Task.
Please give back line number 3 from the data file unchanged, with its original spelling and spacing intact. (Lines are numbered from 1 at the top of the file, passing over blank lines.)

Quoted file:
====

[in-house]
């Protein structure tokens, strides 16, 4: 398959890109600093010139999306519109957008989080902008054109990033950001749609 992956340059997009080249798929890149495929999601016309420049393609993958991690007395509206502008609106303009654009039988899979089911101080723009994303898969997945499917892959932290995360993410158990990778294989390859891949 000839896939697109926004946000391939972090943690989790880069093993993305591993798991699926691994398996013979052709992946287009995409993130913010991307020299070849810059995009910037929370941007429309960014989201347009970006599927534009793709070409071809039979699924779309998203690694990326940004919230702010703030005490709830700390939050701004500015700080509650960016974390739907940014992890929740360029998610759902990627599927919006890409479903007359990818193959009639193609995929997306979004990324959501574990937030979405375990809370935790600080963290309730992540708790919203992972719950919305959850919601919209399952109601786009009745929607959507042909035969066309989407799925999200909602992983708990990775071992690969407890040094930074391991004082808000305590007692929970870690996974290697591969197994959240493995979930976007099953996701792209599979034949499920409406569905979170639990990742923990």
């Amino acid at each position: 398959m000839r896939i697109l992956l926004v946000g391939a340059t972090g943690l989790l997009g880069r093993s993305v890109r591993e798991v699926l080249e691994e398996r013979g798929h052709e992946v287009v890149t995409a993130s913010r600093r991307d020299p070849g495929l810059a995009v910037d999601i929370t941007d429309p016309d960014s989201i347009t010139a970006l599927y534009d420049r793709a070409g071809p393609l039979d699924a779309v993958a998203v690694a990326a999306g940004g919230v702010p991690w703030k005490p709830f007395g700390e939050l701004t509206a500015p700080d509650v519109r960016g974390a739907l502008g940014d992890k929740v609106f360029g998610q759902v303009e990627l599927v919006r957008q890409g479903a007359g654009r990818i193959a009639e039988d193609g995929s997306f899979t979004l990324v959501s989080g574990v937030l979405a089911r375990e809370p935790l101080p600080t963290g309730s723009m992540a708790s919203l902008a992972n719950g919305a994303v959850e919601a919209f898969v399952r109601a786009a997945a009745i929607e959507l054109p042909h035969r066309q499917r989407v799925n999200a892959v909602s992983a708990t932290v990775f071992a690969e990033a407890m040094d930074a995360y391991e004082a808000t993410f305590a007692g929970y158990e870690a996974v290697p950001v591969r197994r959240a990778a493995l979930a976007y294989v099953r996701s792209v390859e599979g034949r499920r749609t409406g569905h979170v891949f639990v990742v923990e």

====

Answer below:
């Amino acid at each position: 398959m000839r896939i697109l992956l926004v946000g391939a340059t972090g943690l989790l997009g880069r093993s993305v890109r591993e798991v699926l080249e691994e398996r013979g798929h052709e992946v287009v890149t995409a993130s913010r600093r991307d020299p070849g495929l810059a995009v910037d999601i929370t941007d429309p016309d960014s989201i347009t010139a970006l599927y534009d420049r793709a070409g071809p393609l039979d699924a779309v993958a998203v690694a990326a999306g940004g919230v702010p991690w703030k005490p709830f007395g700390e939050l701004t509206a500015p700080d509650v519109r960016g974390a739907l502008g940014d992890k929740v609106f360029g998610q759902v303009e990627l599927v919006r957008q890409g479903a007359g654009r990818i193959a009639e039988d193609g995929s997306f899979t979004l990324v959501s989080g574990v937030l979405a089911r375990e809370p935790l101080p600080t963290g309730s723009m992540a708790s919203l902008a992972n719950g919305a994303v959850e919601a919209f898969v399952r109601a786009a997945a009745i929607e959507l054109p042909h035969r066309q499917r989407v799925n999200a892959v909602s992983a708990t932290v990775f071992a690969e990033a407890m040094d930074a995360y391991e004082a808000t993410f305590a007692g929970y158990e870690a996974v290697p950001v591969r197994r959240a990778a493995l979930a976007y294989v099953r996701s792209v390859e599979g034949r499920r749609t409406g569905h979170v891949f639990v990742v923990e």